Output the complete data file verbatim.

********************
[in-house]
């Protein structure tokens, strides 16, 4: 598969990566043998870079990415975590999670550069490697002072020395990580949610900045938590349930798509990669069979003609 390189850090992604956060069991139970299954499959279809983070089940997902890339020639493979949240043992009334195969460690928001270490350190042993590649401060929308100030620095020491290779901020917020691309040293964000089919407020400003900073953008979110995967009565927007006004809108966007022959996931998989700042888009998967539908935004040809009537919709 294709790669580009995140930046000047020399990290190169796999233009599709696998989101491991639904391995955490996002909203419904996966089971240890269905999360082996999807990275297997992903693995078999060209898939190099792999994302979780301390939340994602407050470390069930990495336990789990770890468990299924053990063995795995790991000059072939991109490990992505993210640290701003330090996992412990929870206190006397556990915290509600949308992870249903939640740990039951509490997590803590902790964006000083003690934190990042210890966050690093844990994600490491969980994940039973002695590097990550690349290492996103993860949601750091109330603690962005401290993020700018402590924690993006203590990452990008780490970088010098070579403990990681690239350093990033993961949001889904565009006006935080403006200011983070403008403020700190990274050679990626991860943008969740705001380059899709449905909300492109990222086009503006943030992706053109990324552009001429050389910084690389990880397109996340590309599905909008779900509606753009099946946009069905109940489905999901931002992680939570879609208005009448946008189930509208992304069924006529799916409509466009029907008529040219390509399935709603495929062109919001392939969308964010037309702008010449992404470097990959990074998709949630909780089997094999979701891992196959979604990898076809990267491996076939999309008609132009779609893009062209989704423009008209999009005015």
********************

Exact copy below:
[in-house]
């Protein structure tokens, strides 16, 4: 598969990566043998870079990415975590999670550069490697002072020395990580949610900045938590349930798509990669069979003609 390189850090992604956060069991139970299954499959279809983070089940997902890339020639493979949240043992009334195969460690928001270490350190042993590649401060929308100030620095020491290779901020917020691309040293964000089919407020400003900073953008979110995967009565927007006004809108966007022959996931998989700042888009998967539908935004040809009537919709 294709790669580009995140930046000047020399990290190169796999233009599709696998989101491991639904391995955490996002909203419904996966089971240890269905999360082996999807990275297997992903693995078999060209898939190099792999994302979780301390939340994602407050470390069930990495336990789990770890468990299924053990063995795995790991000059072939991109490990992505993210640290701003330090996992412990929870206190006397556990915290509600949308992870249903939640740990039951509490997590803590902790964006000083003690934190990042210890966050690093844990994600490491969980994940039973002695590097990550690349290492996103993860949601750091109330603690962005401290993020700018402590924690993006203590990452990008780490970088010098070579403990990681690239350093990033993961949001889904565009006006935080403006200011983070403008403020700190990274050679990626991860943008969740705001380059899709449905909300492109990222086009503006943030992706053109990324552009001429050389910084690389990880397109996340590309599905909008779900509606753009099946946009069905109940489905999901931002992680939570879609208005009448946008189930509208992304069924006529799916409509466009029907008529040219390509399935709603495929062109919001392939969308964010037309702008010449992404470097990959990074998709949630909780089997094999979701891992196959979604990898076809990267491996076939999309008609132009779609893009062209989704423009008209999009005015």